MAY 9, 1951


Born in Tulsa, Oklahoma, Harjo is a writer, academic, musician, and Native American and feminist activist.  Currently a professor at the University of Illinois at Urbana-Champaign, she teaches American Indian studies and English.  Publications include: The Last Song (1975); What Moon Drove Me to This? (1979); Secrets from the Center of the World (1989), In Mad Love and War (1990)–1991 American Book Award; Fishing (1992); She Had Some Horses (1994); A Map to the Next World: Poetry and Tales (2000); How We Became Human: New and Selected Poems (2002); For a Girl Becoming (2009); Soul Talk, Song Language (2011); Crazy Brave (2012)–2013 American Book Award; and Conflict Resolution for Holy Beings (2015)–Wallace Stevens Award.  Harjo plays saxophone with the band Poetic Justice.  In 2009, Joy received a Native American Music Award as best female artist and debuted her one-woman show, Wings of Night Sky, Wings of Morning Light.  She became the 1st Native American Poet Lauriat in 2019.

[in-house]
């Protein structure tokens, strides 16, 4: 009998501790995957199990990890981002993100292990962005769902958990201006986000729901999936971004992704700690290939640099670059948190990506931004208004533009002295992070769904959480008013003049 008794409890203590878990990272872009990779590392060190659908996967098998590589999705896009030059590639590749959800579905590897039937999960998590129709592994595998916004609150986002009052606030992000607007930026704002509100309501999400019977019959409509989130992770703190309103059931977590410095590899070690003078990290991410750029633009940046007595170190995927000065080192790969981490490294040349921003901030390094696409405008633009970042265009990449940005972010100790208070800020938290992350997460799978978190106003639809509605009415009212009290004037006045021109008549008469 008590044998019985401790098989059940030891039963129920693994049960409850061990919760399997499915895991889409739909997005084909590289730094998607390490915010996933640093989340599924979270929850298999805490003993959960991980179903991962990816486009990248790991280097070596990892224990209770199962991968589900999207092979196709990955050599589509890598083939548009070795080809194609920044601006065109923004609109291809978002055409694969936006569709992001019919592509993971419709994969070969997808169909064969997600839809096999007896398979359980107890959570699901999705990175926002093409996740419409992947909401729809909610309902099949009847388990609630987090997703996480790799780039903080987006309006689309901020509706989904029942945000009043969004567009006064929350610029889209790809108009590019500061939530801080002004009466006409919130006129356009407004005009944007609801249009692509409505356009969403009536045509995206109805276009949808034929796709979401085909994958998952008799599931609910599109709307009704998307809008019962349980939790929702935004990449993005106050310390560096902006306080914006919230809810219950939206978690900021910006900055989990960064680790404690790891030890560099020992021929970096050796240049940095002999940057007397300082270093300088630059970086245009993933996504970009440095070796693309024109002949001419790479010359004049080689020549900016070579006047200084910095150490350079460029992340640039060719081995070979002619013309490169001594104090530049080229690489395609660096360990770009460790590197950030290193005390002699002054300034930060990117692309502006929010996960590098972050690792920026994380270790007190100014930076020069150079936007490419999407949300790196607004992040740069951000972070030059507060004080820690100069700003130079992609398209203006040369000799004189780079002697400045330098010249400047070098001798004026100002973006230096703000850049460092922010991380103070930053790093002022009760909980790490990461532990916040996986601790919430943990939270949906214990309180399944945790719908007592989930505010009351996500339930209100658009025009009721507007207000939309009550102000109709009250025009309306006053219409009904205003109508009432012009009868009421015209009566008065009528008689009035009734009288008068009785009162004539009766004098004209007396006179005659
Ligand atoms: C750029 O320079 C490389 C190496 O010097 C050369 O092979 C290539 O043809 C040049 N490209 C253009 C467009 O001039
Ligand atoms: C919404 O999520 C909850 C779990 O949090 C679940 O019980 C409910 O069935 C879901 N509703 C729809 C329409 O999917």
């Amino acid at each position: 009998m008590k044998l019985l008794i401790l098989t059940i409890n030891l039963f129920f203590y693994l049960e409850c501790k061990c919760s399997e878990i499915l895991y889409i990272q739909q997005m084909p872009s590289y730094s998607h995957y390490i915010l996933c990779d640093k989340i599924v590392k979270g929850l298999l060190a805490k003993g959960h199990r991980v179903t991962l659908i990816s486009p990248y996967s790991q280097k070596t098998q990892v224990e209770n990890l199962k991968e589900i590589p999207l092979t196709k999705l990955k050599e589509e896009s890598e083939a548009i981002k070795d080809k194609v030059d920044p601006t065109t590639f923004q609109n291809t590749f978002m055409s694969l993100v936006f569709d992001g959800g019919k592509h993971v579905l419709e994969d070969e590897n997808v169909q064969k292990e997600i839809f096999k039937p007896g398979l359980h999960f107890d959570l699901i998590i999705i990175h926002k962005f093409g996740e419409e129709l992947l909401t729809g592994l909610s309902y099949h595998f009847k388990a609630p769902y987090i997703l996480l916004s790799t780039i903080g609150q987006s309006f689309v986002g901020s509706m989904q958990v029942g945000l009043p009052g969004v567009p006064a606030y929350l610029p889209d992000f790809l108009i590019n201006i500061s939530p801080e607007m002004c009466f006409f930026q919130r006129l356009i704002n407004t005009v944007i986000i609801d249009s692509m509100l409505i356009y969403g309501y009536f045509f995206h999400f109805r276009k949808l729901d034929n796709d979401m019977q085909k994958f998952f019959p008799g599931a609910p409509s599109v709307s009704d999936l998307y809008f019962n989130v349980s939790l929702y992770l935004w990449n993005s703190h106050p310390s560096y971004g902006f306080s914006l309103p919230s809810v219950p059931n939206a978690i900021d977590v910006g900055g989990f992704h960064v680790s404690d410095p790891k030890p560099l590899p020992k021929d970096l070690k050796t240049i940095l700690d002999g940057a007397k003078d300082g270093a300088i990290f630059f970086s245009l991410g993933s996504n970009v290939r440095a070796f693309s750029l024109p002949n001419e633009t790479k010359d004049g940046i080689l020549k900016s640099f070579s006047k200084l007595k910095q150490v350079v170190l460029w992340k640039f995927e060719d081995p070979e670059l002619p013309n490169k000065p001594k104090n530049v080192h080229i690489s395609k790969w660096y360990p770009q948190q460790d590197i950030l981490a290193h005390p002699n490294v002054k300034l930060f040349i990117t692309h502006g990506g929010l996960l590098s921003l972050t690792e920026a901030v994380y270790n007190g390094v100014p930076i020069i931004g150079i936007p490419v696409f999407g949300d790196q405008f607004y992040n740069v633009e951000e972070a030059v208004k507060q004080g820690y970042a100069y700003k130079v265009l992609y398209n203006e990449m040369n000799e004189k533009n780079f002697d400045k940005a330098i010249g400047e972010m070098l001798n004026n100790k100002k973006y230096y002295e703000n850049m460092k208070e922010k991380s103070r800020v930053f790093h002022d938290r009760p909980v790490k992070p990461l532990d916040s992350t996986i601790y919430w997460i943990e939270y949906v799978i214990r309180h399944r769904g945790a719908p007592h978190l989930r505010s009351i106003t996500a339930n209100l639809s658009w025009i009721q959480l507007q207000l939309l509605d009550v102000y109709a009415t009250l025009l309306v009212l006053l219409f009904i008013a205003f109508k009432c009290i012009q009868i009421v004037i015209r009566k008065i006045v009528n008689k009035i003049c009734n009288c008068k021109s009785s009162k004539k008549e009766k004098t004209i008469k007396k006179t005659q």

Sources:  “Joy Harjo:  American Author, Academic, Musician and Artist,” Encyclopedia Britannica.  Retrieved 6/29/2019, “Joy Harjo, 1951-__,”  Retrieved 6/29/2019, “Librarian of Congress Names Joy Harjo the Nation's 23rd Poet Laureate,” Library of Congress, 6/19/2019.  Retrieved 6/29/2019, 
Photo: Shawn Miller, Library of Congress, 6/2019.  Public Domain.  Photograph taken by an officer or employee of the United States Government as part of that person’s official duties under the terms of Title 17, Chapter 1, Section 105 of the US Code.  

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